You know how it is. You go to the dentist, and the dental hygienist begins cleaning your teeth, making strange “hmms” and “huh” noises. And you know what’s coming. You wait for it with a sense of dread… “how often do you floss?”
Regardless of whether you tell the truth or not (call it “exaggerating” all you want, but plaque tells no lies!), it now appears that even the ancestors of humankind had better oral hygiene than many of us floss-fearing modern types. And when they had a toothache, they took care of it themselves!
Between 1.9 and 1.6 million years ago, the Neanderthals known as Homo habilis were in the habit of using “toothpicks” to remove food scraps trapped between their teeth.
One particular fossil showed evidence that an individual used a toothpick to try and alleviate the pain of gum inflammation—periodontal disease, to be more precise—as the use of toothpicks could help mitigate the sense of soreness.
This is the first known example of “pallative treatment with toothpicks, the oldest documented”, says researcher Maria Lozano. The fossil was found at Cova Forada, an archaeological site in Valencia, Spain.
That said, there are other examples of Neanderthals using toothpicks—visible in grooves caused by excess toothpick usage—that have nothing to do with gum or dental disease.
“However, in the case of Cova Forada,” says Lozano, “the toothpic was not only used as a primitive method of dental hygiene, but it is associated with a dental disease and with the clear intention to alleviate pain, and that makes it unique.”
Pain alleviation or not, one thing is clear: If ancient people were picking their teeth to get rid of stuck food millions of years ago… none of us “modern” humans have an excuse anymore for not flossing!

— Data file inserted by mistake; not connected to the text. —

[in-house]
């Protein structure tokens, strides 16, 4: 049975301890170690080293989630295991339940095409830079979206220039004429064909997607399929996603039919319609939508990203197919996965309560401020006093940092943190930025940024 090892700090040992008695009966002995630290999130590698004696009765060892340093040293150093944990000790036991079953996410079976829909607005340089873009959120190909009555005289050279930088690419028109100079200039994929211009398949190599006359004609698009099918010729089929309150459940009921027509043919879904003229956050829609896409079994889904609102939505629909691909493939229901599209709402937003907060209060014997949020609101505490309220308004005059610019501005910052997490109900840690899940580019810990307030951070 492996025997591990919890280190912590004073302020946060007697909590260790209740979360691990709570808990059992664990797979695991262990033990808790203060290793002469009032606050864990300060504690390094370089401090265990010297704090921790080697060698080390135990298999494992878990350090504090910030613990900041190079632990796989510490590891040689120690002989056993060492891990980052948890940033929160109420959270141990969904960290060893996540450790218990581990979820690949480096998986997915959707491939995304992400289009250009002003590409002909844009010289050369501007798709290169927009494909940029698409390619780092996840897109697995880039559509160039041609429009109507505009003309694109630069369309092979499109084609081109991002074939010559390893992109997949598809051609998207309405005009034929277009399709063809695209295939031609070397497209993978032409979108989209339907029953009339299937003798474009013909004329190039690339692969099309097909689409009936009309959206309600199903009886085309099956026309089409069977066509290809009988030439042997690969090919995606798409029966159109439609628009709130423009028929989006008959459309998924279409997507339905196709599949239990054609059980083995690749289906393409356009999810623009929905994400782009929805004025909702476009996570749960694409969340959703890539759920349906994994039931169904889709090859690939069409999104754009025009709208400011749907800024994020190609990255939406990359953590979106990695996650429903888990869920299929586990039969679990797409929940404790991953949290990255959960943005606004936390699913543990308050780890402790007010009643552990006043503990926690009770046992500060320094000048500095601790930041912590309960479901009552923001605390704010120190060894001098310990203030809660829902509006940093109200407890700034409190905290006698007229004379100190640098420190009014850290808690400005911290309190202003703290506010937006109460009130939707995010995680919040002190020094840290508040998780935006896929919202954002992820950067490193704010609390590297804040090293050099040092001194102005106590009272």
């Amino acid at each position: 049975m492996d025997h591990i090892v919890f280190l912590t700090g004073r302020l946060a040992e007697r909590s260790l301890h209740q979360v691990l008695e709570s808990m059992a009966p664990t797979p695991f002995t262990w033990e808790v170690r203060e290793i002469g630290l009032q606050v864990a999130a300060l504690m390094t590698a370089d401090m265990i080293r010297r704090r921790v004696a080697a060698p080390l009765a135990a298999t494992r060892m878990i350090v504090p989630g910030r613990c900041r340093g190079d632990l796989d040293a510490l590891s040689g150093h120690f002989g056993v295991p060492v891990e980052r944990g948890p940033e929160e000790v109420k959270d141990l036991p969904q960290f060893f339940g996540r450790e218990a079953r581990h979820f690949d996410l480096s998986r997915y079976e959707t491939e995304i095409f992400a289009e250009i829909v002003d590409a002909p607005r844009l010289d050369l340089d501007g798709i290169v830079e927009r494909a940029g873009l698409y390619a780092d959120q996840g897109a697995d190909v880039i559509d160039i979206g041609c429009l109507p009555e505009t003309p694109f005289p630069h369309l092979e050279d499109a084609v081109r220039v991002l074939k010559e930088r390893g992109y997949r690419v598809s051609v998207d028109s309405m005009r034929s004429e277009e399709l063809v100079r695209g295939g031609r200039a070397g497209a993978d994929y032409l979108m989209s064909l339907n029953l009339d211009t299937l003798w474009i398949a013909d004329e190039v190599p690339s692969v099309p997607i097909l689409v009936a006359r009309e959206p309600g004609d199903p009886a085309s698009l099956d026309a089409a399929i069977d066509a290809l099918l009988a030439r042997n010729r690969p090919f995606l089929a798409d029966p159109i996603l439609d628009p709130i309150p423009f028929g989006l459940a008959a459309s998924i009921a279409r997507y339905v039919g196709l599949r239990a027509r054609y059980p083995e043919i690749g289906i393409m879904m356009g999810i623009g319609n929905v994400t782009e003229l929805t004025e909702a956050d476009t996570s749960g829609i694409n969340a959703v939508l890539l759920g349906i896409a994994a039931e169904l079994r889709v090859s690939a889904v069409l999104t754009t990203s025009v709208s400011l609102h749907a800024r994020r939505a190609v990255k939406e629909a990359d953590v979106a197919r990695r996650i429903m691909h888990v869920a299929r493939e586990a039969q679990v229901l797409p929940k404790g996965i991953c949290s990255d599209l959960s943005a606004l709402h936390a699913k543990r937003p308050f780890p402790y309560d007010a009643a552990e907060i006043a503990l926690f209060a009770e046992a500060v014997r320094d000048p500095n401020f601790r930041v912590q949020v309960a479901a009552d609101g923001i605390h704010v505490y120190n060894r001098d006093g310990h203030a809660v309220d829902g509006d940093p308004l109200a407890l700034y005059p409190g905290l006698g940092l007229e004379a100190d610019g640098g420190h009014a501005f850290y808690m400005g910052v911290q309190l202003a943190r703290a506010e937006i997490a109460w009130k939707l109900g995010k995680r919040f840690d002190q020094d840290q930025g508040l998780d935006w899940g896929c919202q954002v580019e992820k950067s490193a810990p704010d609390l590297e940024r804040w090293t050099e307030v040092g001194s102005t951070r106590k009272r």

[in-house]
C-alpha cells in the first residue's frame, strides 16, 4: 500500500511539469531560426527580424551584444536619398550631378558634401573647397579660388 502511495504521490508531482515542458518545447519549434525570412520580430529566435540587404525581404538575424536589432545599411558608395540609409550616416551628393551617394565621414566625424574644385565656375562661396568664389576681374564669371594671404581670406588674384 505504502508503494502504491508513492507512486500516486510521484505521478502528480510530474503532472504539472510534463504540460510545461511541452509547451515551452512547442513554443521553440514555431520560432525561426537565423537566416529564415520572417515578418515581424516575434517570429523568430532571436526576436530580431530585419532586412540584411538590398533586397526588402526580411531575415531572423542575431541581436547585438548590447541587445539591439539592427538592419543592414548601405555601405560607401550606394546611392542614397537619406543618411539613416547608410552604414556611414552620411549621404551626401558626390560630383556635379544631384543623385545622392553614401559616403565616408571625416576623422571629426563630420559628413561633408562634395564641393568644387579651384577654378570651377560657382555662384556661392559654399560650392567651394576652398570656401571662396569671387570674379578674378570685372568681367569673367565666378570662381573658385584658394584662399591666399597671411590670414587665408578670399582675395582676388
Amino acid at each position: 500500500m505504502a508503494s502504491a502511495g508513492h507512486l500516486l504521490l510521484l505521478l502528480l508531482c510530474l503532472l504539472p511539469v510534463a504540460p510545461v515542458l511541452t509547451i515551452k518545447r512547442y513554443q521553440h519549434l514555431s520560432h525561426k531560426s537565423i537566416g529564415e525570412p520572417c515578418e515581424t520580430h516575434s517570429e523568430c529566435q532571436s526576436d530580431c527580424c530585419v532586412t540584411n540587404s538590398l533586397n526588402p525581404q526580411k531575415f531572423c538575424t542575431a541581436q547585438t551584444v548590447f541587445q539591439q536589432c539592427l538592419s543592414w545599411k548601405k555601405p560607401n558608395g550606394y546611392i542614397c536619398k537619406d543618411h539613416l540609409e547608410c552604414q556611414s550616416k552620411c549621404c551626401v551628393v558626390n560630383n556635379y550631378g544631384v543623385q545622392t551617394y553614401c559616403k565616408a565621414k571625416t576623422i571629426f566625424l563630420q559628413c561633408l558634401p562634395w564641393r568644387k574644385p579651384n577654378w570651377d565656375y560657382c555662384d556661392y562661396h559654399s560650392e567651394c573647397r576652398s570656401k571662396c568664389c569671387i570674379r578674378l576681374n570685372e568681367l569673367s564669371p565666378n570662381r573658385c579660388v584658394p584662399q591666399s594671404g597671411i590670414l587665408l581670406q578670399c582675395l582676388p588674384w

Scattered throughout Israel’s Negev Desert, archaeologists have discovered a number of traps set to catch leopards… and one of these is 5,000 years old!
The 5,000-year-old trap was discovered alongside a 1,600-year-old trap, both of which are identical to traps that have been used over the past century in the area by local Bedouins.
The discovery of these traps suggests that this ancient-origins technology has been used since the first local domesticated sheep and goats, in order to lure carnivores and thereby protect the flocks.
At least 50 of these traps have been found in Southern Israel in the Negev, but the traps aren’t obvious when viewed in the landscape. The traps look just like a pile of stones, and it’s only when they’re dug into that it becomes obvious they were put there for a purpose.
The traps were set by attaching a piece of meat to the end of a rope, luring the leopard (or other carnivore, really) to the trap. The rope was attached to a rock slab door, so that when the leopard grabbed the bait, the rope pulled the door closed—trapping the leopard inside a box trap made of stone.
The location of the traps near 6,000-year-old goat and sheep enclosures helped archaeologists to determine their usage.
Today, the Bedouin and sheep-herders of the area don’t need to worry about leopards attacking their sheep. Habitat loss and hunting (and trapping, perhaps?) brought the population to extinction in the area.
Turns out that all those reminders for us to recycle, recycle, recycle aren’t quite as modern a phenomenon as we’ve believed! While it sure seems like environmentalists have turned up the heat these past few decades, the truth is that there’s mounting evidence that prehistoric humans were excellent recyclers—and they didn’t even have a Blue Box.
An international conference of researchers in Israel, entitled “The Origins of Recycling: A Paleolithic Perspective”, saw presentations and discussions on prehistoric recycling habits. In the same way that we recycle items like plastic and paper in order to create new items, people in ancient times collected broken tools or items made of flint and bone in order to create new things.